Governor of Sakarya, Hüseyin Avni Çoş, is considered one of the most significant figures in the national resistance on the night of July 15, facing off an attempted coup by putschists linked with the Gülenist Terrorist Organization (FETÖ). Since Sakarya was a critical location between Istanbul and Ankara, the province saw harsh attacks by the FETÖ-linked putschists. Çoş, whose fight against FETÖ dates back years, demonstrated brave resistance in standing side by side with the nation to face the guns of the treacherous putschists. A video recording that has circulated thousands of times on social media shows Governor Çoş shouting at the arrested putschists: "Don't you recognize an unlawful order? How could you dare to shoot your own civilians?"
Governor Coş with his grandson.
Çoş was governor of the southeastern province of Adana when trucks belonging to the National Intelligence Organization (MİT) and carrying aid for Turkmen in northern Syria were intercepted by gendarmerie in 2014 upon the order of Adana Public Prosecutor Özcan Şişman. Governor Çoş reversed the order. Turkish Special Forces were directed to protect the trucks while Çoş headed to the scene and informed the gendarmerie that those trucks belonged to MİT, but in January 2014, the Adana Public Prosecutor still asked MİT to officially inform him with a formal letter. The first time that Turkey heard the name of Çoş was in connection to his firm stance against the MİT trucks incident.
Daily Sabah: What happened in Sakarya on July 15 on the night of the attempted coup? There are many photos and video recordings, including of you, Mr. Governor. What did you, Sakarya and the nation experience that night?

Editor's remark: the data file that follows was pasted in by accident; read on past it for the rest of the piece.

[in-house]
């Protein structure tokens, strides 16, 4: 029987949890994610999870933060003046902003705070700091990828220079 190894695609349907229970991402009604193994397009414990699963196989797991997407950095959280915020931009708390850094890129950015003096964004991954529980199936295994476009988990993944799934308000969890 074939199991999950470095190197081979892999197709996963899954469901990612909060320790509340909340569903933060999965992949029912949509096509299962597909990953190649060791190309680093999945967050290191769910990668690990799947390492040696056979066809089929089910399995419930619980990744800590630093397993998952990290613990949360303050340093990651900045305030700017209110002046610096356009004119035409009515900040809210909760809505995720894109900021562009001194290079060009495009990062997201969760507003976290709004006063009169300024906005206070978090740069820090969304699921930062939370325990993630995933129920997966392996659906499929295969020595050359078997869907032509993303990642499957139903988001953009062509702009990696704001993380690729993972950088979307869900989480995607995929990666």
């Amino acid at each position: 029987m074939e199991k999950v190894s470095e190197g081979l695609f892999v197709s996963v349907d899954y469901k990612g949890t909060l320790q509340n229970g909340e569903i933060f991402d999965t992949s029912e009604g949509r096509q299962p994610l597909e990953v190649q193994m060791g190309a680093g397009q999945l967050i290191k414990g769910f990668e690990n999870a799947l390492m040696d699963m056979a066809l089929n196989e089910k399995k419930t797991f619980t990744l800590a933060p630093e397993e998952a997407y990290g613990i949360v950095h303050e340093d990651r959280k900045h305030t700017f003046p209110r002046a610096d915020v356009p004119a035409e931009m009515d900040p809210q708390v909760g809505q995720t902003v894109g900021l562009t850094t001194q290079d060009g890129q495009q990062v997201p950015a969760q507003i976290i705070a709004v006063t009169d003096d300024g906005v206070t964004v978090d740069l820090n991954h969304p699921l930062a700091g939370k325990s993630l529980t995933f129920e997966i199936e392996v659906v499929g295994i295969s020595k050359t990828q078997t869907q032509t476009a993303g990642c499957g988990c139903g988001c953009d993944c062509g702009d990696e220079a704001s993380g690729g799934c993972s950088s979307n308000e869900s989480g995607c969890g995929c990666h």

Hüseyin Avni Coş: I called the head of the police station on the night of the attempted coup and ordered him to be ready to defend the province, to get the police armed. I also ordered him to warn those (FETÖ-linked putschists) on the streets that if they did not take warnings into account, I would order the use of weapons. I told all the mayors in Sakarya to take to the streets with the people of Sakarya, and noted that if we do not take to the streets today, tomorrow would be too late. I called the Gendarmerie Second Commander a couple of times, but he did not answer and that is how we understood that the gendarmerie had sided with the putschists. I also learnt that the Brigade Commander Colonel had called the head of the police station that night to say that martial law was imposed, the Turkish Armed Forces (TSK) had taken over the state and those resisting would be charged in front of martial law courts. Later, an official from the Governorate informed us that dozens of putschists had encircled the Governorate Building and ordered them not to resist. They could not stop the putschists from coming in. Since the brigades and gendarmerie were taken over by the FETÖ-linked putschists, we arrived at the police station, the last force left to prevent the coup from succeeding. We directed civilians to take to the streets that night. Some civilians who had heard that the putschists had taken control of the Governorate arrived at the building. The putschists fired at police officers protecting the Governorate and civilians, but the people of Sakarya attacked the putschists due to outrage and handed them over to police officers. Fourteen people were injured, including women from the province. When we arrived at the Governorate, there were thousands of people waiting. To eliminate the risk of another attack by the putschists, we parked trucks and trailers in front of the Brigades in order to block tanks. I would like to express that even though other provinces fell into the hands of the putschists, Sakarya, with people of different ethnicities, had no intention of giving up.
DS:I would like to ask from you the story of the photo taken of you on the night of the attempted coup, which became iconic across the nation.